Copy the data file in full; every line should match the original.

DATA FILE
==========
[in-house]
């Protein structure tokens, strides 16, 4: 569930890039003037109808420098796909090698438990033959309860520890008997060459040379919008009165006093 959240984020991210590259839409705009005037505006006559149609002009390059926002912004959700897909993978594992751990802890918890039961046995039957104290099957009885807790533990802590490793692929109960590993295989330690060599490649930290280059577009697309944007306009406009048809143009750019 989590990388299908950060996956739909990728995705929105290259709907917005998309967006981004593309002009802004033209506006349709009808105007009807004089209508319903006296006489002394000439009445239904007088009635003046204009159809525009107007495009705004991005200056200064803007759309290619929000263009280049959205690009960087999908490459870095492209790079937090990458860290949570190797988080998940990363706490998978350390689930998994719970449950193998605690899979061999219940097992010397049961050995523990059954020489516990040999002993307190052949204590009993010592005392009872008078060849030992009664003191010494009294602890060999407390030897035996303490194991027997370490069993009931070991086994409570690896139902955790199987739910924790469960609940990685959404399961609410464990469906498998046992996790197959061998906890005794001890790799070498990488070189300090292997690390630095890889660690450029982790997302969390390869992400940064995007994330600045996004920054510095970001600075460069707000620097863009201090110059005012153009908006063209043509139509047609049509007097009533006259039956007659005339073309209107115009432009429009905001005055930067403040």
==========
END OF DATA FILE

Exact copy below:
[in-house]
């Protein structure tokens, strides 16, 4: 569930890039003037109808420098796909090698438990033959309860520890008997060459040379919008009165006093 959240984020991210590259839409705009005037505006006559149609002009390059926002912004959700897909993978594992751990802890918890039961046995039957104290099957009885807790533990802590490793692929109960590993295989330690060599490649930290280059577009697309944007306009406009048809143009750019 989590990388299908950060996956739909990728995705929105290259709907917005998309967006981004593309002009802004033209506006349709009808105007009807004089209508319903006296006489002394000439009445239904007088009635003046204009159809525009107007495009705004991005200056200064803007759309290619929000263009280049959205690009960087999908490459870095492209790079937090990458860290949570190797988080998940990363706490998978350390689930998994719970449950193998605690899979061999219940097992010397049961050995523990059954020489516990040999002993307190052949204590009993010592005392009872008078060849030992009664003191010494009294602890060999407390030897035996303490194991027997370490069993009931070991086994409570690896139902955790199987739910924790469960609940990685959404399961609410464990469906498998046992996790197959061998906890005794001890790799070498990488070189300090292997690390630095890889660690450029982790997302969390390869992400940064995007994330600045996004920054510095970001600075460069707000620097863009201090110059005012153009908006063209043509139509047609049509007097009533006259039956007659005339073309209107115009432009429009905001005055930067403040």